Salvation of a saint

Title: Salvation of a Saint (Detective Galileo #2)

Author:Keigo Higashino

Translator: Alexander O. Smith

Reader:  David Pittu

Category: Mystery

Audio published: October 2, 2012 by Macmillan Audio (First published 2008)

Rating: 4 out of 5 stars

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Yoshitaka, who was about to leave his marriage and his wife, is poisoned by arsenic-laced coffee and dies.  His wife, Ayane, is the logical suspect—except that she was hundreds of miles away when he was murdered. The lead detective, Tokyo Police Detective Kusanagi, is immediately smitten with her and refuses to believe that she could have had anything to do with the crime.  His assistant, Kaoru Utsumi, however, is convinced Ayane is guilty.  While Utsumi’s instincts tell her one thing, the facts of the case are another matter.  So she does what her boss has done for years when stymied—she calls upon Professor Manabu Yukawa.
But even the brilliant mind of Dr. Yukawa has trouble with this one, and he must somehow find a way to solve an impossible murder and capture a very real, very deadly murderer.

I read The Devotion of Suspect X by Keigo Higashino back in 2011 and loved it. I remember just being stunned by the ending, so I had high expectations for Salvation of a Saint. It was a good mystery, but perhaps not quite as clever as the other. Although it’s the second in the series, it stands on its own perfectly well. We are given everything we need to know and each is pretty self-contained.

Salvation of a Saint is not so much a whodunit as a how did she do it. We know in the first chapter who the killer is, even though the police don’t. The question for us is how did she do it from hundreds of miles away. So, while we see the police going through the procedure of finding suspects, searching for clues, we’re pretty sure we know who the evidence will point to in the end.

I truly enjoyed this audiobook, once I got used to the names. At first, I have to admit, all the Japanese names are a little confusing. David Pittu does an excellent job reading, giving each character his/her own voice and inflections with just a touch of a foreign accent that adds to the flavor of the book.

The two detectives, Kusanagi and his assistant Kaoru Utsumi, have different views on the crime. Kusanagi has a bit of a crush on Ayane, the victim’s wife, and thinks she must be innocent, while Utsumi is sure she is guilty.  This makes for some tension between the two and also gives us some insight into their characters beyond just being “the police.”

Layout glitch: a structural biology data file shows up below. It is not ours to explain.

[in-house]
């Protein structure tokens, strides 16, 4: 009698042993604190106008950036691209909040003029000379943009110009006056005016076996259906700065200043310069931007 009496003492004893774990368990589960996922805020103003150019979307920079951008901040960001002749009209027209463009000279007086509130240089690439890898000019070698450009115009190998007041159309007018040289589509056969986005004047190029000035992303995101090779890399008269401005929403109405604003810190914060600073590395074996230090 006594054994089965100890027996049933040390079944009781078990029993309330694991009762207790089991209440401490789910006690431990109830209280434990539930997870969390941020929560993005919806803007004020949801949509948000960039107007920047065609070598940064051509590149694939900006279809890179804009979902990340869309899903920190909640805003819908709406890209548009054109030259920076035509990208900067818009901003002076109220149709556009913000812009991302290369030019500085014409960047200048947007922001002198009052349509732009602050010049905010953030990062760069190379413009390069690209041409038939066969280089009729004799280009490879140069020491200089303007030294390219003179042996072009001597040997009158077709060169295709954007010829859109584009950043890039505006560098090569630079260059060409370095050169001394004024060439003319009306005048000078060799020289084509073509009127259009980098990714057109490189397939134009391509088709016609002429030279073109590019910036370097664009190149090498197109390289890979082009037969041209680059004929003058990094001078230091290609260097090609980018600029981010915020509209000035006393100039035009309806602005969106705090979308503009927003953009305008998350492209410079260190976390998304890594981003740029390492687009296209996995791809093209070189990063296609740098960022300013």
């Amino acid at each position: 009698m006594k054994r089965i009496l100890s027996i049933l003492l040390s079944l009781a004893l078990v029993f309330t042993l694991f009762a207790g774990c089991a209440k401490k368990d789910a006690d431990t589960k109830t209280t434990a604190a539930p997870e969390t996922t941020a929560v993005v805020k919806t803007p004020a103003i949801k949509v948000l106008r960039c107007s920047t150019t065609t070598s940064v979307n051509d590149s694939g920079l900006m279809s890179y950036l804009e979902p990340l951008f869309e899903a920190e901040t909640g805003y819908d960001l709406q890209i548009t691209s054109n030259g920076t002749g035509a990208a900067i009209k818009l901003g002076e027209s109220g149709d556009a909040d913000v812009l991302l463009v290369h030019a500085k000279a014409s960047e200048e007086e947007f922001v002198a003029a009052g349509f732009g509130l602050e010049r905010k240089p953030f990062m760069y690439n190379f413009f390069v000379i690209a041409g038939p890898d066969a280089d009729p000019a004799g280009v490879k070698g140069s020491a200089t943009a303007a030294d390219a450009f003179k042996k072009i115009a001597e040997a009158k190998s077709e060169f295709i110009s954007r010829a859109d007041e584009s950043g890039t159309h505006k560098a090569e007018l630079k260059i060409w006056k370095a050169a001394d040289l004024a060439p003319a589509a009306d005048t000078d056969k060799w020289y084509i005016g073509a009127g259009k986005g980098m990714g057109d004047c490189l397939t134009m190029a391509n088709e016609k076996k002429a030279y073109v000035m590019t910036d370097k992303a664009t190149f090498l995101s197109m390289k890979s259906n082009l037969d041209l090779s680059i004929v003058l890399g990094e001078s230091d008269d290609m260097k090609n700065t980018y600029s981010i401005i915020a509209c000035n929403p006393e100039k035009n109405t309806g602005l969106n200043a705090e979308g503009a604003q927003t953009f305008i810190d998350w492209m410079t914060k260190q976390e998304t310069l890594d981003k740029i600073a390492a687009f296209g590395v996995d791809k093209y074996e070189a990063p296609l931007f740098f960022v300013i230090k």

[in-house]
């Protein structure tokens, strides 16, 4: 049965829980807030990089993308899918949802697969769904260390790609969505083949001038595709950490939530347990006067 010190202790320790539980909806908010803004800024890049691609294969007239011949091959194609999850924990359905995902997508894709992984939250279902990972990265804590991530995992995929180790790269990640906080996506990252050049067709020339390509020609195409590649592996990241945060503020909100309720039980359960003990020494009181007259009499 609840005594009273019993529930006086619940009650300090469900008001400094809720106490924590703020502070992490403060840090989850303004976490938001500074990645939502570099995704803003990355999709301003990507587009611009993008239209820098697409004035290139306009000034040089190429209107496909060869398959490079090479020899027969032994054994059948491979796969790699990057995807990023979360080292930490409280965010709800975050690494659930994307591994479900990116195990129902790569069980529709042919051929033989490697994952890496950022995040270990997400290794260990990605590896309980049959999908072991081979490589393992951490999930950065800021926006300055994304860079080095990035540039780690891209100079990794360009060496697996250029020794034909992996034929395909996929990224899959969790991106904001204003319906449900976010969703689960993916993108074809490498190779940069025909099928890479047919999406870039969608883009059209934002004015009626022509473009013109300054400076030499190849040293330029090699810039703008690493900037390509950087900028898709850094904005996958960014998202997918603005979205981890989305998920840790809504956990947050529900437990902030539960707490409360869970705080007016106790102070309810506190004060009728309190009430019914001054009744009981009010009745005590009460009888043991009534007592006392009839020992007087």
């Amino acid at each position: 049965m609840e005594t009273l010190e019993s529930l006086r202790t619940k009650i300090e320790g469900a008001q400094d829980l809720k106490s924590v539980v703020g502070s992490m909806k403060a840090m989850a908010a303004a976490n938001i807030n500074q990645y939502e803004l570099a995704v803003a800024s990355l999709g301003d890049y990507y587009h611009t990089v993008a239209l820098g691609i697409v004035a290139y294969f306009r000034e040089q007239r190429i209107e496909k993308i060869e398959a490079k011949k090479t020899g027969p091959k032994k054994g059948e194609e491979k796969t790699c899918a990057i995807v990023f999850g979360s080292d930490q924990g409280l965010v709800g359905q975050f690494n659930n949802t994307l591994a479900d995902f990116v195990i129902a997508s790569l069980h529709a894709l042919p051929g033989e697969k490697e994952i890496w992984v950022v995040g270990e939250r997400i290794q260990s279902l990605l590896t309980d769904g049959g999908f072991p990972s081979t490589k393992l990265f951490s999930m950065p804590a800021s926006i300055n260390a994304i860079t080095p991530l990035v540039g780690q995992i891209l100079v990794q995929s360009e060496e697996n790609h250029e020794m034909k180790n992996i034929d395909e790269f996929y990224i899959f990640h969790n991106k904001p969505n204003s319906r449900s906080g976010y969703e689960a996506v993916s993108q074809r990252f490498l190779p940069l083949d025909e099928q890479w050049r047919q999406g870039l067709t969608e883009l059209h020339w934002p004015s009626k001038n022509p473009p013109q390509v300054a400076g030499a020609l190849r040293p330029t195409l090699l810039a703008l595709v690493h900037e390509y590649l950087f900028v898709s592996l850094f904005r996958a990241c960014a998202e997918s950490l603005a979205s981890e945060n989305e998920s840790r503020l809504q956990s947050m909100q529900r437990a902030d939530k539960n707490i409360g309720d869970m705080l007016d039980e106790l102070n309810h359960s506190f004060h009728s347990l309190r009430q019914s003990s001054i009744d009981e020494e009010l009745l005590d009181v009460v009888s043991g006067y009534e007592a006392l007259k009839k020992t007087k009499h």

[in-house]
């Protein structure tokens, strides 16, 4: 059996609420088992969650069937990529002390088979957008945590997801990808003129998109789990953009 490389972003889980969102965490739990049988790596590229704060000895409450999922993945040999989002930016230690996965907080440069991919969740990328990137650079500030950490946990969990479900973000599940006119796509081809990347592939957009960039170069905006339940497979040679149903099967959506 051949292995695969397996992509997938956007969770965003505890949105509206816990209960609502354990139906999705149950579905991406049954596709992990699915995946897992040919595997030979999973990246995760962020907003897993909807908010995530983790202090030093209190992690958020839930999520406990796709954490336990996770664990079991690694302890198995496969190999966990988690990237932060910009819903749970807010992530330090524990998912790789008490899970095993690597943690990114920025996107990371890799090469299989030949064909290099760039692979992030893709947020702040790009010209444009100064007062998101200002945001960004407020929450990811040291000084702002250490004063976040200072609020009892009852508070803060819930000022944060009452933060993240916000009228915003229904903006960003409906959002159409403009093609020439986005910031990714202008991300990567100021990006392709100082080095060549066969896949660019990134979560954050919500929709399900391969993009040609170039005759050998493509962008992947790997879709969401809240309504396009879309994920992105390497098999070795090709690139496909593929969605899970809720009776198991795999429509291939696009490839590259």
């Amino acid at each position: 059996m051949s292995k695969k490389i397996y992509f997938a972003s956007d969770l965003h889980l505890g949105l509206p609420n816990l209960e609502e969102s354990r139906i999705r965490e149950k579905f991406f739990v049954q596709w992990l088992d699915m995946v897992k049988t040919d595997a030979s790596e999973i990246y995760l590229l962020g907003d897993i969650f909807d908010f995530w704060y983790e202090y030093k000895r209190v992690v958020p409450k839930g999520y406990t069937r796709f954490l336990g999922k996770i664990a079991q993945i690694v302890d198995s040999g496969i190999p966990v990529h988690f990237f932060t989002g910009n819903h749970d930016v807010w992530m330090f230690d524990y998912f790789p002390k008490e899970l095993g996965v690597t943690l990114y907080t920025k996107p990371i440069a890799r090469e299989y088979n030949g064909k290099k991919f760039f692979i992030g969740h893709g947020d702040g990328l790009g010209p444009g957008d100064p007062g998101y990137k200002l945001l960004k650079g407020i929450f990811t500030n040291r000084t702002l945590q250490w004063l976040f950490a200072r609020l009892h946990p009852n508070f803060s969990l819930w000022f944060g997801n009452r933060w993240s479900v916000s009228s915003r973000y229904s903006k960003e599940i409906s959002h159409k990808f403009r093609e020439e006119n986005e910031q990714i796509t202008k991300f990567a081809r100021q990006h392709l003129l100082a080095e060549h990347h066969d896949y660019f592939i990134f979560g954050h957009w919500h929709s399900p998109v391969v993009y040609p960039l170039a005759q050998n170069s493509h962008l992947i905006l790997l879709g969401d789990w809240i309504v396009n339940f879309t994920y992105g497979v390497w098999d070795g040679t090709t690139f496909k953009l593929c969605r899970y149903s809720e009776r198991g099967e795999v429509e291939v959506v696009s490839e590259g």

When the solution as to how the poison got in the coffee isn’t clear, Utsumi calls in physics professor Manabu Yukawa who has helped on several cases in the past. He’s just a brilliant man, curious about the hows behind cases, not so much concerned about justice.

I can’t say this is a character-driven mystery; it definitely falls more into the puzzle category, although one character does drive the story- Ayane. I don’t want to tell you too much, but she manages to be both caring and cold-blooded, calculating and hopeful. And the solution, while perhaps not earth-shattering is still pretty surprising, in that someone could actually pull it of.

I’m really enjoying this series. I guess there’s a third that hasn’t been translated yet. I’m looking forward to it.

Detective Galileo Series

  1. The Devotion of Suspect X
  2. Salvation of a Saint
  3. Manatsu no hoteishiki  [Midsummer Equation]

About Keigo Higashino

Born in Osaka, he started writing novels while still working as an engineer at Nippon Denso Co. (presently DENSO). He won the Edogawa Rampo Award, which is awarded annually to the unpublished finest mystery work, in 1985 for the novel Hōkago (After School) at age 27. Subsequently, he quit his job and started a career as a writer in Tokyo.

In 1999, he won the Mystery Writers of Japan Award for the novel Naoko, which was translated into English by Kerim Yasar and published by Vertical Inc. in 2004. In 2006, he won the 134th Naoki Prize for The Devotion of Suspect X (Yōgisha X no Kenshin). The novel also won the 6th Honkaku Mystery Award and was ranked as the number-one novel by Kono Mystery ga Sugoi! 2006 and 2006 Honkaku Mystery Best 10, annual mystery fiction guide books published in Japan.

The English translation of The Devotion of Suspect X was nominated for the 2012 Edgar Award for Best Novel and the 2012 Barry Award for Best First Novel.

He writes not only mystery novels but also essays and story books for children.